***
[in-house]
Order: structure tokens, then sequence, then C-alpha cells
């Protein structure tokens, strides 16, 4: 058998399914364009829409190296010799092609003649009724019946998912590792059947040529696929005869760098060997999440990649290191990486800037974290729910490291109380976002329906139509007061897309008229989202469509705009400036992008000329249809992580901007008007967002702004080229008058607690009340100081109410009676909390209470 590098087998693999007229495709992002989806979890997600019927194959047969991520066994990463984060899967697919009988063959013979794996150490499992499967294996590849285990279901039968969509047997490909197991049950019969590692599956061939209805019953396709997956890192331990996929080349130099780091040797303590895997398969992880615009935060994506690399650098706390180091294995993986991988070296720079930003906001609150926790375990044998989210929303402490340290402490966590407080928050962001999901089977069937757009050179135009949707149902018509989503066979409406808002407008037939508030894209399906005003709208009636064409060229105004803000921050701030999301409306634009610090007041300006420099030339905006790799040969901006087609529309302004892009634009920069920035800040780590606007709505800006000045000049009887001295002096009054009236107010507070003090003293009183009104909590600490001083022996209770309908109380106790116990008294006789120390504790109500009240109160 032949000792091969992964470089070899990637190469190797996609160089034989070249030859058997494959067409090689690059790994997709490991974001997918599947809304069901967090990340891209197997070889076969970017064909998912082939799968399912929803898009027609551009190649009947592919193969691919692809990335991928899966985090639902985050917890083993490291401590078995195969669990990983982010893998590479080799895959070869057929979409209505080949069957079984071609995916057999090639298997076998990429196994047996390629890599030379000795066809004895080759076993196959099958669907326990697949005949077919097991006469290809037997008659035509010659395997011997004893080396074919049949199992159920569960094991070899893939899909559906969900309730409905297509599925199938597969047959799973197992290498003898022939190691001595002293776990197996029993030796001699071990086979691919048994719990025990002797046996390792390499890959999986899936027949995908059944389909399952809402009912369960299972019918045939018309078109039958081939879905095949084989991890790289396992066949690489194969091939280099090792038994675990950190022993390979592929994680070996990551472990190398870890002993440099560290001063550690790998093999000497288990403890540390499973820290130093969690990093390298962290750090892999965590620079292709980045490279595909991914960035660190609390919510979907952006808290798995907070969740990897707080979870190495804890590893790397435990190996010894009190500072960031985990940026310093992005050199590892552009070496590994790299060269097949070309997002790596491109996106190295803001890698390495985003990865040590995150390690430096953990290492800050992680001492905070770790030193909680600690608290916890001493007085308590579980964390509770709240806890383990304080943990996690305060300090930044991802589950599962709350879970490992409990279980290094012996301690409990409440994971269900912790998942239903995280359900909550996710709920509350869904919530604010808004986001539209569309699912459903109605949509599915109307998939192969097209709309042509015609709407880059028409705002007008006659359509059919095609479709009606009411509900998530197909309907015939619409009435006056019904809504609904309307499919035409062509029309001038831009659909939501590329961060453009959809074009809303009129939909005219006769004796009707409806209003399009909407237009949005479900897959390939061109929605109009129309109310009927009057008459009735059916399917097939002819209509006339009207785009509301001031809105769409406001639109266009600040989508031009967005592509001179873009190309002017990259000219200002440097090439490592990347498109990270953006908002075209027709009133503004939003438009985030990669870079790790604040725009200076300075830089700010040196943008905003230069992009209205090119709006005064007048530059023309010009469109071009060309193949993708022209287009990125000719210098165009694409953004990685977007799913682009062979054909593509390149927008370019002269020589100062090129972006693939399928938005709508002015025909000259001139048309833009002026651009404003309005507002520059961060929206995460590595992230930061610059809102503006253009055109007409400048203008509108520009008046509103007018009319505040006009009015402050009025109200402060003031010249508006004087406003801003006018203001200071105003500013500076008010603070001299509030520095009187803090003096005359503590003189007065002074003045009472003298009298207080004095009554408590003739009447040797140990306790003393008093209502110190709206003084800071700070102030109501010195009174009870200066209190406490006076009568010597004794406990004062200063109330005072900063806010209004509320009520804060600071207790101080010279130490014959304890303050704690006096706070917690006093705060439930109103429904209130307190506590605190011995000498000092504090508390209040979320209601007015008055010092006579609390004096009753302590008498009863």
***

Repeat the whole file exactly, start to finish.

[in-house]
Order: structure tokens, then sequence, then C-alpha cells
């Protein structure tokens, strides 16, 4: 058998399914364009829409190296010799092609003649009724019946998912590792059947040529696929005869760098060997999440990649290191990486800037974290729910490291109380976002329906139509007061897309008229989202469509705009400036992008000329249809992580901007008007967002702004080229008058607690009340100081109410009676909390209470 590098087998693999007229495709992002989806979890997600019927194959047969991520066994990463984060899967697919009988063959013979794996150490499992499967294996590849285990279901039968969509047997490909197991049950019969590692599956061939209805019953396709997956890192331990996929080349130099780091040797303590895997398969992880615009935060994506690399650098706390180091294995993986991988070296720079930003906001609150926790375990044998989210929303402490340290402490966590407080928050962001999901089977069937757009050179135009949707149902018509989503066979409406808002407008037939508030894209399906005003709208009636064409060229105004803000921050701030999301409306634009610090007041300006420099030339905006790799040969901006087609529309302004892009634009920069920035800040780590606007709505800006000045000049009887001295002096009054009236107010507070003090003293009183009104909590600490001083022996209770309908109380106790116990008294006789120390504790109500009240109160 032949000792091969992964470089070899990637190469190797996609160089034989070249030859058997494959067409090689690059790994997709490991974001997918599947809304069901967090990340891209197997070889076969970017064909998912082939799968399912929803898009027609551009190649009947592919193969691919692809990335991928899966985090639902985050917890083993490291401590078995195969669990990983982010893998590479080799895959070869057929979409209505080949069957079984071609995916057999090639298997076998990429196994047996390629890599030379000795066809004895080759076993196959099958669907326990697949005949077919097991006469290809037997008659035509010659395997011997004893080396074919049949199992159920569960094991070899893939899909559906969900309730409905297509599925199938597969047959799973197992290498003898022939190691001595002293776990197996029993030796001699071990086979691919048994719990025990002797046996390792390499890959999986899936027949995908059944389909399952809402009912369960299972019918045939018309078109039958081939879905095949084989991890790289396992066949690489194969091939280099090792038994675990950190022993390979592929994680070996990551472990190398870890002993440099560290001063550690790998093999000497288990403890540390499973820290130093969690990093390298962290750090892999965590620079292709980045490279595909991914960035660190609390919510979907952006808290798995907070969740990897707080979870190495804890590893790397435990190996010894009190500072960031985990940026310093992005050199590892552009070496590994790299060269097949070309997002790596491109996106190295803001890698390495985003990865040590995150390690430096953990290492800050992680001492905070770790030193909680600690608290916890001493007085308590579980964390509770709240806890383990304080943990996690305060300090930044991802589950599962709350879970490992409990279980290094012996301690409990409440994971269900912790998942239903995280359900909550996710709920509350869904919530604010808004986001539209569309699912459903109605949509599915109307998939192969097209709309042509015609709407880059028409705002007008006659359509059919095609479709009606009411509900998530197909309907015939619409009435006056019904809504609904309307499919035409062509029309001038831009659909939501590329961060453009959809074009809303009129939909005219006769004796009707409806209003399009909407237009949005479900897959390939061109929605109009129309109310009927009057008459009735059916399917097939002819209509006339009207785009509301001031809105769409406001639109266009600040989508031009967005592509001179873009190309002017990259000219200002440097090439490592990347498109990270953006908002075209027709009133503004939003438009985030990669870079790790604040725009200076300075830089700010040196943008905003230069992009209205090119709006005064007048530059023309010009469109071009060309193949993708022209287009990125000719210098165009694409953004990685977007799913682009062979054909593509390149927008370019002269020589100062090129972006693939399928938005709508002015025909000259001139048309833009002026651009404003309005507002520059961060929206995460590595992230930061610059809102503006253009055109007409400048203008509108520009008046509103007018009319505040006009009015402050009025109200402060003031010249508006004087406003801003006018203001200071105003500013500076008010603070001299509030520095009187803090003096005359503590003189007065002074003045009472003298009298207080004095009554408590003739009447040797140990306790003393008093209502110190709206003084800071700070102030109501010195009174009870200066209190406490006076009568010597004794406990004062200063109330005072900063806010209004509320009520804060600071207790101080010279130490014959304890303050704690006096706070917690006093705060439930109103429904209130307190506590605190011995000498000092504090508390209040979320209601007015008055010092006579609390004096009753302590008498009863």